Trade union bosses have been warned there will be “hell to pay” from grassroots members if bloc votes force a “stitch-up” on Labour Brexit policy.
Ahead of a major showdown at the party’s conference in Brighton, more than 600 trade unionists have signed a statement calling on their bosses to reject a Brexit compromise and back Remain.
Jeremy Corbyn is on a collision course with the party’s pro-Remain rank and file and needs the support of union delegates to push through a key vote.
The leader wants members to back a neutral position. He says that Labour would go into the next general election with a neutral stance pledging to negotiate a new Brexit deal with Brussels, which would be put to the public versus Remain in a new referendum.
But his stance could be voted down if delegates from unions affiliated with the party refuse to back him and instead throw their weight behind a separate motion calling for a pro-Remain stance now.
It represents a true crunch moment for the party leadership and follows a raft of senior figures, including John McDonnell, Tom Watson and Emily Thornberry, piling pressure on Corbyn to pick a side now.
They fear Labour entering a snap general election campaign this autumn without a clear stance could see it steamrollered by the Lib Dems and the Brexit Party.
But unions, such as Len McCluskey’s Unite, have been appealing to members to back Corbyn as they fear Leave constituencies could desert the party.
The trade unionists’ statement, organised by grassroots members just hours before the votes, underlines the anger they feel over the issue.
Sue Rossiter, a GMB member and chair of Bethnal Green and Bow Constituency Labour Party, was among those who organised the statement, which tells union chiefs “members set policy” and “Brexit is about dividing working class people”.
She said: “Union leaders need to understand that there will be hell to pay if they use their bloc votes in some kind of stitch-up against Labour members on Brexit.
“Brexit is against our interests. It means lost jobs. We elect our leadership to represent us in the party, not sell us out in some sort of horse trade.”
Mark Boothroyd, a nurse and Unite rep at St Thomas’ Hospital, who also signed the statement, issued a stark warning to union bosses.
She said: “Unions exist to fight for the rights of their members.
“Brexit is a calculated move, cooked up by the Tory right, to undermine workers’ rights and attack migrants and free movement.
“The whole trade union movement should be united in opposing it.”
The Labour leadership could yet refuse to allow members to vote on the motions and instead decide the issue at a special conference on the party’s election manifesto.
Michael Chessum, national organiser for the left-wing, pro-EU group Another Europe Is Possible, said Corbyn risked losing the vote on his Brexit compromise.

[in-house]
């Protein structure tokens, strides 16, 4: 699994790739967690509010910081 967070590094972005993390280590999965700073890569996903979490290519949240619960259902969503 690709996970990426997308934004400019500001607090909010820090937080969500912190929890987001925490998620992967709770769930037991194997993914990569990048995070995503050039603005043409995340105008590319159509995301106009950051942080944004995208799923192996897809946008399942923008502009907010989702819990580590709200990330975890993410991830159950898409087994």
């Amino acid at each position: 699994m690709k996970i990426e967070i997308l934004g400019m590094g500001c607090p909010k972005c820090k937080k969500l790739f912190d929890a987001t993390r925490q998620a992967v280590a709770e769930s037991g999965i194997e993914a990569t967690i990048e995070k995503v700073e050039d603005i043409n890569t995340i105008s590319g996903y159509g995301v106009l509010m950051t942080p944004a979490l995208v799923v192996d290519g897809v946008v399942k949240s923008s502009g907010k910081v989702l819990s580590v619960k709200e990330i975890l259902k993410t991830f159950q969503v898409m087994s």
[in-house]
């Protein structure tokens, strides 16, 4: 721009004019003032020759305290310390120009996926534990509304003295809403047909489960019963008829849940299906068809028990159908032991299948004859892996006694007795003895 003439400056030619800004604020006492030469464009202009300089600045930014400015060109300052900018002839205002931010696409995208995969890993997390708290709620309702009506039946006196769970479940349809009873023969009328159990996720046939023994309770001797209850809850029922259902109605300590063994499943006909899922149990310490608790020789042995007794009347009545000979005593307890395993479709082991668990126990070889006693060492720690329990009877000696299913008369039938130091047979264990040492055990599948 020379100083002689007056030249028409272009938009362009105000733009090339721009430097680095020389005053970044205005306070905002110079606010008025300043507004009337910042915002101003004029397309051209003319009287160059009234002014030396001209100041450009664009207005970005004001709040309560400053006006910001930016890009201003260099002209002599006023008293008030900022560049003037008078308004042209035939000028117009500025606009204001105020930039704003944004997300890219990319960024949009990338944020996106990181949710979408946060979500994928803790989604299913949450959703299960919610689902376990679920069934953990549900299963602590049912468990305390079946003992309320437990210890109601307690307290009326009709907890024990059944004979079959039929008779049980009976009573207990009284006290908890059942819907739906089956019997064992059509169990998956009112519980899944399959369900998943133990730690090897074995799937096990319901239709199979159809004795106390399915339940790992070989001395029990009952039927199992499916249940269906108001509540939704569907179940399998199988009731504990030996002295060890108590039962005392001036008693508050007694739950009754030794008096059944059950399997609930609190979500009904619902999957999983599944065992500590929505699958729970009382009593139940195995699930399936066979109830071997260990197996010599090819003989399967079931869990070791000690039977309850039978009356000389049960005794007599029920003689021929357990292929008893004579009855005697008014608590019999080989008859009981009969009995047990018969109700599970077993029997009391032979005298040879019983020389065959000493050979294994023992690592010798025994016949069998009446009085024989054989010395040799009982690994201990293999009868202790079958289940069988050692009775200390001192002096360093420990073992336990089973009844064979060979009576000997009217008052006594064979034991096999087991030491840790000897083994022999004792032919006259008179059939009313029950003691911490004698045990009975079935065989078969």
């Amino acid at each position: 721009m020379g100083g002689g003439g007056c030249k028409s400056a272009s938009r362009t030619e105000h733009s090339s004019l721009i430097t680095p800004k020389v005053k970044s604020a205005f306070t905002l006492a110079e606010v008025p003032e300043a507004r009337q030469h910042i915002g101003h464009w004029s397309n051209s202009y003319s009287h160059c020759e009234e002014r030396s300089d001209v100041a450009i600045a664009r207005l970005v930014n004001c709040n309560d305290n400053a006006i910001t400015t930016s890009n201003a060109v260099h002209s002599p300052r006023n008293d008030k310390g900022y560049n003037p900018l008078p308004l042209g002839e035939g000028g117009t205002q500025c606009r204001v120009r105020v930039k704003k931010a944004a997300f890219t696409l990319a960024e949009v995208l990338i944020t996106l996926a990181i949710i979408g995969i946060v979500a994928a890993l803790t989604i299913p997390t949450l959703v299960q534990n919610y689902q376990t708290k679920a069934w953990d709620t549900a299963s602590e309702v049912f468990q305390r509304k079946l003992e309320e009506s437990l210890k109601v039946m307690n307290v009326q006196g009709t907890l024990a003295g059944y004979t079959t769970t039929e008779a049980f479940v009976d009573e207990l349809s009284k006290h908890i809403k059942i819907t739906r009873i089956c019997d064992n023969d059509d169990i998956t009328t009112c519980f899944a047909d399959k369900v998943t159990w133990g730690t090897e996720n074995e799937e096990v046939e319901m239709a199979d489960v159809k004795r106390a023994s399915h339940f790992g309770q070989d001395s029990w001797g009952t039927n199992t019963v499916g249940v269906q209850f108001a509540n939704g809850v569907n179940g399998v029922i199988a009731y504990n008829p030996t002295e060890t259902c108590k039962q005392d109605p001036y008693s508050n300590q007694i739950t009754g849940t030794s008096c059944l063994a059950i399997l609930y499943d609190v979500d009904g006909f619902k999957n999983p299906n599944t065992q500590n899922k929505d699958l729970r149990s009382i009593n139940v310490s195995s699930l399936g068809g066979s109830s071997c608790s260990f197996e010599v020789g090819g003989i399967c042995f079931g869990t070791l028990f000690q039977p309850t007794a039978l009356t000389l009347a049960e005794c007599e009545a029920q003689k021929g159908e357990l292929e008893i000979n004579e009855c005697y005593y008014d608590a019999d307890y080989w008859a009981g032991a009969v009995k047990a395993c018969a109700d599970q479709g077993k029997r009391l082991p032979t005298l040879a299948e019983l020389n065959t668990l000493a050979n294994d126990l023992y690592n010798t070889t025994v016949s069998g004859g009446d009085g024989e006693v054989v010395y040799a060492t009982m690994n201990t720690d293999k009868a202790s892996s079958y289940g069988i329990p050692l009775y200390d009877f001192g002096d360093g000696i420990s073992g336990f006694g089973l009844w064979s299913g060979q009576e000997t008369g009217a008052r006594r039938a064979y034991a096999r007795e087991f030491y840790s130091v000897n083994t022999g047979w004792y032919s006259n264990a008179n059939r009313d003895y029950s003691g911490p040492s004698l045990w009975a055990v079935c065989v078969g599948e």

He said: “Ninety percent of motions to this conference are anti-Brexit, reflecting a membership which is overwhelmingly pro-Remain.
“We are utterly determined to take a Remain position to the conference floor, where we are expecting a close vote. Using union bloc votes to defeat the overwhelming majority of members may well not work.
“There will be an attempt to turn this into a loyalty test. But those proposing these motions are by and large people, like me, who have spent years fighting for the left inside Labour and backing Corbyn.”
The motion put forward by Corbyn via the party’s ruling National Executive Committee is “logical”, McDonnell said on Monday.
The shadow chancellor, who has said he will campaign for Remain in the promised referendum, insisted “there isn’t any war in the Labour Party” over the issue.
“What we’re saying is, when we know what the deal is, we’ll have a special conference and then determine our position,” he told BBC Radio 4’s Today.
“It’s very difficult for people to determine their position in advance of knowing the detail of that deal, but my view, actually I think, because I campaigned for Remain, I can’t see at the moment a better deal being achieved. And that’s my view.
“That’s why I’m saying I’m happy to go along with this logical sequence. And I’m happy for others to challenge me and say, ‘actually, no, this is a better deal’ – I’d like that debate. ”
The trade unionists’ statement reads:
Downgrading migrants’ rights means making our members more precarious and exploitable, and less likely to organise. Brexit is about dividing working class people against each other.
The trade union movement and the Labour Party are nothing if they are not democratic. Members set policy – and Labour must back Remain.
We call on our unions, if they are affiliated to the Labour Party, to vote in favour of a Remain stance in any future public vote on Brexit.